Northeast Readies for More Winter Weather as New System Closes In

Posted: February 3, 2022 11:45 am

The system that has been hammering the Midwest with snow and the South with ice over the last few days is slowly making its way to the Northeast, bringing the potential for more winter weather.

Northeast Braces for More Winter Weather

It has only been a few days since the Northeast was buried by a nor’easter that was packing hurricane-force winds and heavy snow. A new system is aiming to bring even more wintry precipitation to this hard-hit area by the end of the week. Unlike the nor’easter that primarily affected the coastal areas, this storm will also impact the interior portions of the Northeast.

Before the storm hits the East Coast on Friday, the area is in for relatively moderate temperatures on Thursday. The mid-Atlantic will enjoy daytime highs in the low 50s for Thursday before another Arctic air mass comes in just ahead of the storm.

The Arctic air that sent the mercury plummeting on Tuesday and Wednesday in the Midwest will make its push toward the east to close out the week. As it journeys eastward, the wintry precipitation will come along right behind it. This frigid air mass is expected to stall out over the East Coast, setting up the necessary conditions for winter weather to develop.

Extended Periods of Precipitation Expected

Another difference between last weekend’s nor’easter and this new storm will be the duration of the expected precipitation. While the nor’easter was a quickly moving storm that only lasted 12 – 24 hours in most places, this system will slow down as it reaches the East Coast. This means that the snow and ice could last for up to two days in some places.

What type of precipitation that you see will depend on the surface temperatures as well as how far-reaching the cold air will extend from the atmosphere. A shallow layer of this frigid air located just above ground level will translate to mostly sleet and freezing rain. However, if the cold air extends deeper, the precipitation will primarily come as snow. Conversely, air that remains above freezing near the surface of the ground will create precipitation in the form of rain.

Because the system is expected to stall out, the precipitation will likely not change once it starts falling from the sky. This is in contrast to what is currently happening in parts of Texas where rain is changing to freezing rain and sleet as the atmospheric conditions change.

Snowfall Predictions


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The areas most likely to see the most significant snow accumulation include the Great Lakes region, particularly the shores of Lake Erie and Lake Ontario. The heaviest bands of snow could potentially shift farther into northern New England if the system moves in that direction. Areas such as the Green and White mountains and the northern tier of New York state could see up to a foot of snow by the time the system dissipates.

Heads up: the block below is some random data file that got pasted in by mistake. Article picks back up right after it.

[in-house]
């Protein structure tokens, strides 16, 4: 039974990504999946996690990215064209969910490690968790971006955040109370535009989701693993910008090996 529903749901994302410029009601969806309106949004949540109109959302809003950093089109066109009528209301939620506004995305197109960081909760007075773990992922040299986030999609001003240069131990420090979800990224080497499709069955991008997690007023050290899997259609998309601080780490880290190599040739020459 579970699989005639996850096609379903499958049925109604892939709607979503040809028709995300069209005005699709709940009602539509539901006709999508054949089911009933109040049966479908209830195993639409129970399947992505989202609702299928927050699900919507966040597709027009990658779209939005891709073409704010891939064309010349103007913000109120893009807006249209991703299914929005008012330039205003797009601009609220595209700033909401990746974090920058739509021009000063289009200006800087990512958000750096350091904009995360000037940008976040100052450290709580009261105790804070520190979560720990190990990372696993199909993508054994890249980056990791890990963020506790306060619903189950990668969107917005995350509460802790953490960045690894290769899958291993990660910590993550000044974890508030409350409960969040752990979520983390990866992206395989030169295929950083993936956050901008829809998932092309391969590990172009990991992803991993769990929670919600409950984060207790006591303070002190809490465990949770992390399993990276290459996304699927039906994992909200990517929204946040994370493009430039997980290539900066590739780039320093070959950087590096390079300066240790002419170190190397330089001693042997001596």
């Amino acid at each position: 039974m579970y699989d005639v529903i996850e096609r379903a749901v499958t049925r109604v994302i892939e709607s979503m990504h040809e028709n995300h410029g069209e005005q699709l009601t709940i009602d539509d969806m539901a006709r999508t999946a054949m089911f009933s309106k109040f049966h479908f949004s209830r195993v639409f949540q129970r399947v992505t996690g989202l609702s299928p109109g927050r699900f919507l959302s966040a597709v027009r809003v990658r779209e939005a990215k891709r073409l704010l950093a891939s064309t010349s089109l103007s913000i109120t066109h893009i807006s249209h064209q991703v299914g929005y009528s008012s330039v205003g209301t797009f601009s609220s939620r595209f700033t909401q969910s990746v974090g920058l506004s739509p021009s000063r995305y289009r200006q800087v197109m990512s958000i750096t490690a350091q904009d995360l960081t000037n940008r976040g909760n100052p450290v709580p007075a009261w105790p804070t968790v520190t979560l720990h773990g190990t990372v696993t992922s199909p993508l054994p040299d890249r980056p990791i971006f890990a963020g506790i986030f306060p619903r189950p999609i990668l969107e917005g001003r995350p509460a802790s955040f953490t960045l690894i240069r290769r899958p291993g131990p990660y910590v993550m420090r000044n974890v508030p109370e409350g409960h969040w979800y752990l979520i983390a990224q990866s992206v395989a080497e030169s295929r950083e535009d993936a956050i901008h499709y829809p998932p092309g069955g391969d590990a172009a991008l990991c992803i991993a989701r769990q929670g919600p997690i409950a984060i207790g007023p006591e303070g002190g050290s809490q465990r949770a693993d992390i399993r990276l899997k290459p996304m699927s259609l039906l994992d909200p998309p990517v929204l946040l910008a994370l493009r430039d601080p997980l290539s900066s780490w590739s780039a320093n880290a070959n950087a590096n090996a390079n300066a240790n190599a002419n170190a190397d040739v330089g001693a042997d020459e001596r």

What About Ice?

In addition to the snow, some areas in the line of this weather maker will see dangerous ice accumulation. This ice is likely to accumulate 100 miles to the south and east of the heaviest snow bands. This includes parts of eastern Ohio stretching through a large part of Pennsylvania, and into the southern portion of New York State and central New England.

This ice will present dangers to road conditions and power lines. Residents will need to be prepared for widespread power outages if they live in the predicted icy zone of this particular storm.

Cities that are forecast to be in the swath of ice accumulation include St. Louis, Nashville, Cleveland, Pittsburgh, and Albany. The ice will move from west to east beginning on Thursday and continuing through Friday.

Some Areas to Only See Rain

Milder air will keep the precipitation mostly falling as rain to the south and east of the wintry precipitation, including the bulk of the mid-Atlantic and the southeastern corner of New England. While some areas of the central Appalachians and beyond may see a brief period of ice or freezing fog, the majority of the precipitation to the south of this area will just fall as straight rain.

Although the predicted 0.75 of an inch to 1.50 inches of rain would not usually lead to travel disruptions, this amount of rain on top of the melting snow may trigger isolated flooding. In addition, the bitter cold that has been in place over the last few weeks has caused many waterways to become icy. As the predicted rain falls on this ice, it may melt and lead to more flooding problems. Additionally, another predicted surge of Arctic air at the tail end of this system could cause standing water from rain to freeze over.

Fog may also present an issue. This pervasive cold fog could lead to massive travel disruptions across many of the nation’s busiest airports, including Chicago, Dallas, and Detroit.

Temperatures are forecast to hover at freezing or below for much of the East Coast through the weekend. This will stall the cleanup efforts as storm after storm continues to pound the region.

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